# Fwd: [Haskell-cafe] Category Theory woes

Nick Rudnick joerg.rudnick at t-online.de
Thu Feb 18 15:15:49 EST 2010

```Hi Mike,

so an open set does not contain elements constituting a border/boundary
of it, does it?

But a closed set does, doesn't it?

Cheers,

Nick

Michael Matsko wrote:
>
> ----- Forwarded Message -----
> From: "Michael Matsko" <msmatsko at comcast.net>
> To: "Nick Rudnick" <joerg.rudnick at t-online.de>
> Sent: Thursday, February 18, 2010 2:16:18 PM GMT -05:00 US/Canada Eastern
> Subject: Re: [Haskell-cafe] Category Theory woes
>
> Gregg,
>
>
>
>    Topologically speaking, the border of an open set is called the
> boundary of the set.  The boundary is defined as the closure of the
> set minus the set itself.  As an example consider the open interval
> (0,1) on the real line.  The closure of the set is [0,1], the closed
> interval on 0, 1.  The boundary would be the points 0 and 1.
>
>
>
> Mike Matsko
>
>
> ----- Original Message -----
> From: "Nick Rudnick" <joerg.rudnick at t-online.de>
> To: "Gregg Reynolds" <dev at mobileink.com>
> Sent: Thursday, February 18, 2010 1:55:31 PM GMT -05:00 US/Canada Eastern
> Subject: Re: [Haskell-cafe] Category Theory woes
>
> Gregg Reynolds wrote:
>
>     On Thu, Feb 18, 2010 at 7:48 AM, Nick Rudnick
>     <joerg.rudnick at t-online.de <mailto:joerg.rudnick at t-online.de>> wrote:
>
>         IM(H??)O, a really introductive book on category theory still
>         is to be written -- if category theory is really that
>         fundamental (what I believe, due to its lifting of
>         restrictions usually implicit at 'orthodox maths'), than it
>         should find a reflection in our every day's common sense,
>         shouldn't it?
>
>
>     Goldblatt works for me.
>
> Accidentially, I have Goldblatt here, although I didn't read it before
> -- you agree with me it's far away from every day's common sense, even
> for a hobby coder?? I mean, this is not «Head first categories», is
> it? ;-)) With «every day's common sense» I did not mean «a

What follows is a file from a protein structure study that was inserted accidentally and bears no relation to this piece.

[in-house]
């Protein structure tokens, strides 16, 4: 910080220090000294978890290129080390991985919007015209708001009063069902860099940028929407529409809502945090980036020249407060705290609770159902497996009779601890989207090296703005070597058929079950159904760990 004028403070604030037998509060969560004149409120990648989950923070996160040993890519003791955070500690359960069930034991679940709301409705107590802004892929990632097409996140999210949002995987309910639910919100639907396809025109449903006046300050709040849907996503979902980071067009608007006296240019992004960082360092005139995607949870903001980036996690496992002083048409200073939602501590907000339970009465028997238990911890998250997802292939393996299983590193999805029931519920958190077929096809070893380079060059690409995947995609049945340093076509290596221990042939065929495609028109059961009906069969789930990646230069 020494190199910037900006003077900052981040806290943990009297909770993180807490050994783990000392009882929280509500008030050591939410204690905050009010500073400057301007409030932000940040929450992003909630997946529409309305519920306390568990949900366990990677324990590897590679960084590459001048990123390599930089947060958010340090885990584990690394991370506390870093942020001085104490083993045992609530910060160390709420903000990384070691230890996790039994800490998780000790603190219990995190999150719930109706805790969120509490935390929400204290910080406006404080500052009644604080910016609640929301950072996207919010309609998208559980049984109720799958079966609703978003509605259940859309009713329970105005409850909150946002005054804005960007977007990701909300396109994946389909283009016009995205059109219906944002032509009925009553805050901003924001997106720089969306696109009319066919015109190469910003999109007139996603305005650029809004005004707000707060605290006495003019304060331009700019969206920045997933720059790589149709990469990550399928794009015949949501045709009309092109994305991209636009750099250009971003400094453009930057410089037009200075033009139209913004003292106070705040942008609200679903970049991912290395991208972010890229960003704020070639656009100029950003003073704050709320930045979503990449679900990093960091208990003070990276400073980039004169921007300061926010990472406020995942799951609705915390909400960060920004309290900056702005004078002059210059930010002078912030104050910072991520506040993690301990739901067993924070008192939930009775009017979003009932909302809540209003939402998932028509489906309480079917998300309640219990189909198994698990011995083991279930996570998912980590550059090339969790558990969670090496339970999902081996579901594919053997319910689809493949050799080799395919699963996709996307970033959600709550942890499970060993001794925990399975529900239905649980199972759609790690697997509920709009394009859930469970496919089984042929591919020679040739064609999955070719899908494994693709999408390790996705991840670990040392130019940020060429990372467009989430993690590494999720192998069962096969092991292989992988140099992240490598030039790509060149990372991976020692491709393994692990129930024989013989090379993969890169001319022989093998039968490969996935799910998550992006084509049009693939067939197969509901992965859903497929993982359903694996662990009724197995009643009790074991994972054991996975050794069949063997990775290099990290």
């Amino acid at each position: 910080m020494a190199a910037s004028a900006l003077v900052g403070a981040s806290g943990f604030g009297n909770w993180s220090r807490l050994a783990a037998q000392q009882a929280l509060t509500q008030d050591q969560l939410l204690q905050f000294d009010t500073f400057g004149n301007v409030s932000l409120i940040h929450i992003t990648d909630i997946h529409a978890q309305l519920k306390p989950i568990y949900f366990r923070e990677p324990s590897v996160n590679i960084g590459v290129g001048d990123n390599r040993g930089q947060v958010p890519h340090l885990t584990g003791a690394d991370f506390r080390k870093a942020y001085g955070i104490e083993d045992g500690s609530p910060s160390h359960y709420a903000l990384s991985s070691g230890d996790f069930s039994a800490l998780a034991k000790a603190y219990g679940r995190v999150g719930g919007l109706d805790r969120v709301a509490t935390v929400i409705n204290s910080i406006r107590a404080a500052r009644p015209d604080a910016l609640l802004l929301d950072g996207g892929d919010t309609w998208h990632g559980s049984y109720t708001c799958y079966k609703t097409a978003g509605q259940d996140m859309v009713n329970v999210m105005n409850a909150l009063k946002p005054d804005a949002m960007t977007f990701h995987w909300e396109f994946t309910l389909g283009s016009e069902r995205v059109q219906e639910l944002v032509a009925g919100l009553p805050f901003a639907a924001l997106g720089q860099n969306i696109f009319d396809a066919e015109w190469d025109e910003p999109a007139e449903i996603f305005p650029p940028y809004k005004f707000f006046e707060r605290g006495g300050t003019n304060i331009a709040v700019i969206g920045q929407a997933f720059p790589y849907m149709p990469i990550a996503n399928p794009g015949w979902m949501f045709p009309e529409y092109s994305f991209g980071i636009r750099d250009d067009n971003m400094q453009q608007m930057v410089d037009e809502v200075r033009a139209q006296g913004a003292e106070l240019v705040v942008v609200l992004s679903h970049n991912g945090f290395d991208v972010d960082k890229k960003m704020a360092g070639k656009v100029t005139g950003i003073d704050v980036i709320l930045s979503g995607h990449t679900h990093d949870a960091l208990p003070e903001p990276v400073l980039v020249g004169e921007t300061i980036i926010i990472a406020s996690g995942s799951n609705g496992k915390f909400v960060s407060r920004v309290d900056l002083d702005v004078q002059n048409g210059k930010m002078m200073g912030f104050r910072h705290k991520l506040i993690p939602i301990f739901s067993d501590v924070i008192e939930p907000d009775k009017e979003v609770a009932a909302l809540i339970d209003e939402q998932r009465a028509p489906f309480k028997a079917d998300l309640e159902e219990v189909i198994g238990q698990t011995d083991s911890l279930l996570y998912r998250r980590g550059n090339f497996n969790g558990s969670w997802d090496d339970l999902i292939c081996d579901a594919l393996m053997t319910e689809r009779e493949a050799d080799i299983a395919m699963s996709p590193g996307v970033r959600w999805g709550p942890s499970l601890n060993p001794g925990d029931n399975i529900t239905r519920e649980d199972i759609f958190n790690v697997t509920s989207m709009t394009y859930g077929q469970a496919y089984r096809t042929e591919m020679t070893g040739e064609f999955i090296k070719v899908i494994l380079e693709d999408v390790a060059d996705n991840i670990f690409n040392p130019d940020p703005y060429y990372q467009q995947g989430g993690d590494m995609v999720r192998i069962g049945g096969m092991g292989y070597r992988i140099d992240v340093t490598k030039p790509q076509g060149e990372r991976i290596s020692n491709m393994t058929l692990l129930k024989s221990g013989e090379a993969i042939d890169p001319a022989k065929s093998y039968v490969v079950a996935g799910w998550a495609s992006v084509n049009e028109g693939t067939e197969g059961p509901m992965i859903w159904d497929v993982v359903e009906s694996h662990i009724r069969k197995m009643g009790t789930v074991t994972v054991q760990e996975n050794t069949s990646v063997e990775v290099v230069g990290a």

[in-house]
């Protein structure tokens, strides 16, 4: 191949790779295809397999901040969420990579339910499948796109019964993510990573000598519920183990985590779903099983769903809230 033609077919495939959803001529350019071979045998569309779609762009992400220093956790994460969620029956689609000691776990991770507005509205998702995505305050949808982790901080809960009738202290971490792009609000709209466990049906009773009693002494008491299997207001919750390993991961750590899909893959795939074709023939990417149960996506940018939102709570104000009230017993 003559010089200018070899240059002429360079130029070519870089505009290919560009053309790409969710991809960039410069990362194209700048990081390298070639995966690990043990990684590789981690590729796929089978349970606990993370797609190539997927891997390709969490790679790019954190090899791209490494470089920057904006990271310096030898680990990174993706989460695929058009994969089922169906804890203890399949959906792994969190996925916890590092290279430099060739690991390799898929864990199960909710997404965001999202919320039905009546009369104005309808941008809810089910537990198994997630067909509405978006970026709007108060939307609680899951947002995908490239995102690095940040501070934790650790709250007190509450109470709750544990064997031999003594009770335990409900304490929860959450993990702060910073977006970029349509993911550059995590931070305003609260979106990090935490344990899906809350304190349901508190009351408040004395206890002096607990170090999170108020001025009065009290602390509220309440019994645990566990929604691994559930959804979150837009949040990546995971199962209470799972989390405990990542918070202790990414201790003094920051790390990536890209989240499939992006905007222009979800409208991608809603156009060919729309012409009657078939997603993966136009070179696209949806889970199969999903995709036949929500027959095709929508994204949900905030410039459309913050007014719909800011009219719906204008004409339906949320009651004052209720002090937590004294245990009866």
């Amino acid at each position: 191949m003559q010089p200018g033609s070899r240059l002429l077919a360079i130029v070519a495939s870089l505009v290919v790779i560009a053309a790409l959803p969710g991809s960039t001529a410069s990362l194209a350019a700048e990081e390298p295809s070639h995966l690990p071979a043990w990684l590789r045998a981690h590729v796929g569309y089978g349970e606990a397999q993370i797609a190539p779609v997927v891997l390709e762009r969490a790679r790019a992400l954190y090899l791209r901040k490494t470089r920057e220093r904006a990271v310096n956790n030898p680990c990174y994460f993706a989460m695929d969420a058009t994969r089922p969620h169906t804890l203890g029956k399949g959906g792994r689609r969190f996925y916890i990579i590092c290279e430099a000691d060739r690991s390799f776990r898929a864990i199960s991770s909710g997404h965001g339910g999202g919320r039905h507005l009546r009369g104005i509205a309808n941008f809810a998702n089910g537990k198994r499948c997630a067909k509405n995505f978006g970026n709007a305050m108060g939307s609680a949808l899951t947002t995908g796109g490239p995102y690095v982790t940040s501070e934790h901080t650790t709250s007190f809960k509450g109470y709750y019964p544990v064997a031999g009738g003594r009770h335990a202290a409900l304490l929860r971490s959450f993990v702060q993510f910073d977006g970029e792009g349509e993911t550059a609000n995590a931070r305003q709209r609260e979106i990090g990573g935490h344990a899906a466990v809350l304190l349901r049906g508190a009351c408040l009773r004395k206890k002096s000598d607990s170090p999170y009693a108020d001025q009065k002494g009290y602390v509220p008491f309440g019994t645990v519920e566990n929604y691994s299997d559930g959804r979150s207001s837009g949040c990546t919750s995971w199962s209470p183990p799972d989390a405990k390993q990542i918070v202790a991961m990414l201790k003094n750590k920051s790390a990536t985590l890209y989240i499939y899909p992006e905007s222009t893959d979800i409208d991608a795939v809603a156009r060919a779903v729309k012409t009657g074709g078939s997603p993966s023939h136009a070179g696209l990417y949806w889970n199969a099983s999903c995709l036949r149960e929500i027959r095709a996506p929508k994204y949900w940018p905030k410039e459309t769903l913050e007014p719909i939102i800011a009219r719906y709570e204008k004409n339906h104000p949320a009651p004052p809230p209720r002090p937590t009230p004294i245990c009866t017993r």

> mathematician's every day's common sense», but that of, e.g., a
> housewife or a child...
>
> But I have became curious now for Goldblatt...
>
>
>
>
>         * the definition of open/closed sets in topology with the
>         boundary elements of a closed set to considerable extent
>         regardable as facing to an «outside» (so that reversing these
>         terms could even appear more intuitive, or «bordered» instead
>         of closed and «unbordered» instead of open),
>
>
>     Both have a border, just in different places.
>
> Which elements form the border of an open set??
>
>
>
>         As an example, let's play a little:
>
>         Arrows: Arrows are more fundamental than objects, in fact,
>         categories may be defined with arrows only. Although I like
>         the term arrow (more than 'morphism'), I intuitively would
>         find the term «reference» less contradictive with the actual
>         intention, as this term
>
>     Arrows don't refer.
>
> A *referrer* (object) refers to a *referee* (object) by a *reference*
> (arrow).
>
>
>
>         Categories: In every day's language, a category is a
>         completely different thing, without the least
>
>
>     Not necesssarily (for Kantians, Aristoteleans?)
>
> Are you sure...?? See
> http://en.wikipedia.org/wiki/Categories_(Aristotle) ...
>
>       If memory serves, MacLane says somewhere that he and Eilenberg
>     picked the term "category" as an explicit play on the same term in
>     philosophy.
>
>     In general I find mathematical terminology well-chosen and
>     revealing, if one takes the trouble to do a little digging.  If
>     you want to know what terminological chaos really looks like try
>     linguistics.
>
> ;-) For linguistics, granted... In regard of «a little digging», don't
> you think terminology work takes a great share, especially at
> interdisciplinary efforts? Wouldn't it be great to be able to drop,
> say 20% or even more, of such efforts and be able to progress more
> fluidly ?
>
>
>     -g
>
>
>
> ------------------------------------------------------------------------
>
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